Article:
Obama et Biden s’enfoncent sur la question de l’avortement

Publié le par Daniel HAMICHE

En matière d’avortement, il n’y a décidemment rien à attendre d’Obama et de Biden sinon que, pour défendre l’indéfendable, ils sont prêts à toutes les contorsions. Obama botte en touche sur la théologie ; le “catholque” Joe Biden croit aussi intelligent d’avancer, pour la défense de sa thèse, une petite phrase de saint Thomas, que l’avait imaginé la “catholique” Nancy Pelosi en citant une autre petite phrase de saint Augustin ! Entre le Vice Président du “ticket” démocrate et Madame Speaker, les enchères théologiques sont ouvertes. Ils parlent comme des perroquets mais sont sourds : pourtant quarante millions d’enfants avortés aux États-Unis crient. Ils s’en f… Voilà ce qu’on appelle un “ticket gagnant” ! La Catholic League a fait paraître aujourd’hui ce roboratif communiqué :

« On a demandé au sénateur Barack Obama, invité hier [dimanche 7 septembre] dans l’émission This Week sur ABC-TV, de commenter le récent mot d’esprit qu’il a fait en disant qu’il était incapable de dire quand la vie commençait car c’était « au-delà de ses compétences ». Il a qualifié cette réponse de « trop désinvolte », précisant : « Ce que je voulais faire passer c’est que je ne puis présumer être capable de répondre à ce type de questions d’ordre théologique ».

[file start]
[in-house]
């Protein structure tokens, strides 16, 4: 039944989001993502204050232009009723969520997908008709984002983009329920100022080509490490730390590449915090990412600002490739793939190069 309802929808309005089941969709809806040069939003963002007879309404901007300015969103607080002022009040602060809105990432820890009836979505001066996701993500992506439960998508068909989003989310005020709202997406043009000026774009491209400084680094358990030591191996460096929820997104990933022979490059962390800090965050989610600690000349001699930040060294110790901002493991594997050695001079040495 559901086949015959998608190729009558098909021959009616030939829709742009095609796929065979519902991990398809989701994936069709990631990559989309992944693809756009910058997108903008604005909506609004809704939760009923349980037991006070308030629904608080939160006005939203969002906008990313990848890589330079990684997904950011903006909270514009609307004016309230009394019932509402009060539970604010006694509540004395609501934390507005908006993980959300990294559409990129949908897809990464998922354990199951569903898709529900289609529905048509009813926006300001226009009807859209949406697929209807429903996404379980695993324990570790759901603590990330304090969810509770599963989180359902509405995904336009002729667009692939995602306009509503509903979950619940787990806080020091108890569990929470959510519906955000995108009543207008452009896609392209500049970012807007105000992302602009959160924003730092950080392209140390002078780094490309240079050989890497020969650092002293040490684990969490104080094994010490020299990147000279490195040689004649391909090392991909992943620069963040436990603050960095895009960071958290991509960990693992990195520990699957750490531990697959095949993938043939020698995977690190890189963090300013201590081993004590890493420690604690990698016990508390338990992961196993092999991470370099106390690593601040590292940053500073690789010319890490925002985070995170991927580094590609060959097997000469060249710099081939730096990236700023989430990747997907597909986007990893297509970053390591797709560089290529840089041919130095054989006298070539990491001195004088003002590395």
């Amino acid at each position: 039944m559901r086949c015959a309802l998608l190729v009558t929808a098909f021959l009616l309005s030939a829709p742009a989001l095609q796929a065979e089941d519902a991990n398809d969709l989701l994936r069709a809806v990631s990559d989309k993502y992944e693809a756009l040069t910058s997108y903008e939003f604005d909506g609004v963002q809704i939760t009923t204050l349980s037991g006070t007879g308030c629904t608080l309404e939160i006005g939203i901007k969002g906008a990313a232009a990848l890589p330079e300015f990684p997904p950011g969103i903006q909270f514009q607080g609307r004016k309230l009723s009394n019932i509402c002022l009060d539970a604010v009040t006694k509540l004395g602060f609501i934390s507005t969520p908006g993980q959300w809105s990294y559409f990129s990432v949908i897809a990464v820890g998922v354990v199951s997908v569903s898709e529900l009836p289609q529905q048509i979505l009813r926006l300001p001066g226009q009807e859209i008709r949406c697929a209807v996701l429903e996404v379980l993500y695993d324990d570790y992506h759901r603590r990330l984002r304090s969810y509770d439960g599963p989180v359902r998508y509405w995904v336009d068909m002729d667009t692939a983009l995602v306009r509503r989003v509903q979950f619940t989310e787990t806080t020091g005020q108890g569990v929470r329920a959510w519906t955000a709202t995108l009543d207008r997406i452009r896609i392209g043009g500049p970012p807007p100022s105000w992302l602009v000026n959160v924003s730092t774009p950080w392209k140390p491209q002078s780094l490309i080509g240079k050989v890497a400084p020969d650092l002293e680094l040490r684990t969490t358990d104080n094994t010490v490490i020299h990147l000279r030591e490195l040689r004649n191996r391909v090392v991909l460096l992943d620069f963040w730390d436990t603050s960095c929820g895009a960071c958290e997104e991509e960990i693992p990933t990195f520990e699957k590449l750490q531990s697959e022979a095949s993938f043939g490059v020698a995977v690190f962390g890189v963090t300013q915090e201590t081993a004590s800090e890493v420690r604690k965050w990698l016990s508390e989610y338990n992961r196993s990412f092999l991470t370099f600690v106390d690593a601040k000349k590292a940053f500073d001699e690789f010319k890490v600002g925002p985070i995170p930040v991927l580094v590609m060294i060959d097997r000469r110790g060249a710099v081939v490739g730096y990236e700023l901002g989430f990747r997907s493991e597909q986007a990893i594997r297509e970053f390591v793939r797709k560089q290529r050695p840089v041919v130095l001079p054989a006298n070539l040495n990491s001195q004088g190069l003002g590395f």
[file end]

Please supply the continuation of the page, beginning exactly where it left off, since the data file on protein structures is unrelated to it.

Dans l’émission Meet the Press d’hier, on a aussi interrogé le sénateur Biden sur l’avortement.
« Je suis disposé à accepter les enseignements de mon Église » a-t-il déclaré. Biden a insisté sur le fait « qu’en matière de foi », il acceptait la position que « la vie commence à la conception » mais qu’il n’entendait pas imposer sa position religieuse aux autres. Il a également fait référence à saint Thomas d’Aquin en disant que ce grand théologien ne croyait pas que la vie commençait avant les premiers mouvements du fœtus, quarante jours après la conception ».

Bill Donohue, président de la Catholic League réagit à cela aujourd’hui :